|Your account||Today's news index||Weather||Traffic||Movies||Restaurants||Today's events|
Monday, December 22, 2003 - Page updated at 12:00 A.M.
Dell scorns high-tech purity, taps technology of others
By Sam Diaz
SAN JOSE, Calif. To Silicon Valley, innovation is what goes on in laboratories, where bunny-suited scientists manipulate molecules to create the latest advances in nanotechnology. Innovation is a multibillion-dollar fabrication plant turning out the world's fastest computer chips. Or software that powers the Internet.
In Round Rock, Texas, home of Dell, innovation comes in the form of a pop-up window that appears on a computer screen when your printer runs low on ink.
Just click on a button and a new Dell ink cartridge lands on your front porch within 24 hours. It's not cutting-edge technology, but it is a smart, consumer-friendly feature sure to please customers who dread trekking down to Office Depot with a spent cartridge in hand.
This is how Dell a company that stunned the personal-computer industry with its price-slashing, direct-sales model is gaining a foothold in new markets, including the $25 billion U.S. printer ink and toner business.
It also helps explain why Silicon Valley has decidedly mixed feelings about Dell, an outsider that challenges the valley's almost religious belief in the power and profit of technological innovation.
As the tech industry recovers from the dot-com bust and gears up for the next technological wave, can Dell's way of running a business selling low-cost products for the masses co-exist with Silicon Valley's mindset of creating technology that will change the world?
Michael Dell, who founded his Fortune 500 company out of his University of Texas dorm room in 1984, doesn't mince words when the topic of innovation comes up.
"If you invent something that no one wants to buy, I don't care," he said.
Dell doesn't mind slapping his own brand on other people's products. In fact, roughly 60 percent of Dell's offerings are made by someone else, he said.
"We didn't grow to be a $40 billion company in 19 years by trying to do everything ourselves," said Dell's 38-year-old chairman and chief executive. "I don't want to reinvent things I can get from someone else."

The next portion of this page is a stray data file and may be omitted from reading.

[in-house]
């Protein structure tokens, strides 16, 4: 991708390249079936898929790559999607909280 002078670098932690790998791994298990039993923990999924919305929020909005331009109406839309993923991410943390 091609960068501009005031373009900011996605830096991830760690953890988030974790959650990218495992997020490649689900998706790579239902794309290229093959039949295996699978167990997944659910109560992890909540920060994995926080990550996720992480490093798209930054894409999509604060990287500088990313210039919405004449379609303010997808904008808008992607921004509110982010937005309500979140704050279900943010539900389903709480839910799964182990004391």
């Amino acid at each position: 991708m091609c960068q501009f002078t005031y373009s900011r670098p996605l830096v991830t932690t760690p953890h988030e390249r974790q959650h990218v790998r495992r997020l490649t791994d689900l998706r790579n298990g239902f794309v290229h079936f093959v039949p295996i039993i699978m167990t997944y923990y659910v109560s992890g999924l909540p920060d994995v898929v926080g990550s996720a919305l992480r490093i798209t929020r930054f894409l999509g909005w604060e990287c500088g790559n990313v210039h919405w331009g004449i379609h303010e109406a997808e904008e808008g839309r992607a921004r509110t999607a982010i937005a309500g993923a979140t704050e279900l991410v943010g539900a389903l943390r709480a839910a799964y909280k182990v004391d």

That's practically heresy in Silicon Valley. And some here question whether Dell can sustain long-term success in an industry where PCs, printers, DVD players and digital cameras quickly become just another cut-price commodity at the local Wal-Mart.
Dell nemesis Hewlett-Packard, for example, spends about $1 billion a year more than a quarter of the Palo Alto, Calif., company's total research-and-development budget studying ink chemistries and working to develop new, superior printing products.
Dell, by comparison, spends less than 2 percent of its total revenue on R&D about $455 million last year.
"If you stand back and look at the bigger picture in tech, Dell gets all the pieces it needs from others," said Dick Lampman, Hewlett-Packard's senior vice president of research and director of HP Labs.
"From my view, that's definitely a limiter in opportunities to grow. Dell has tried to enter the printer market by using other people's products. It's a clear limitation on their financial model because they have to share their profits. That limits their success in that market."
Perhaps. But Michael Dell is quick to point out that he sold more than 1 million of his Dell-branded printers in fewer than eight months.
On the business side, Dell is moving forward even in this sluggish economy.
The company is on track to reach $40 billion in revenue this year and has set a goal of hitting the $60 billion mark by 2006 which means sales must grow by 15 percent annually for the next three years.
It's moving fast into overseas markets. Dell said business grew by about 60 percent in China in the first nine months of the year.
Copyright © 2003 The Seattle Times Company
Home delivery | Contact us | Search archive | Site map | Low-graphic
NWclassifieds | NWsource | Advertising info | The Seattle Times Company
Back to top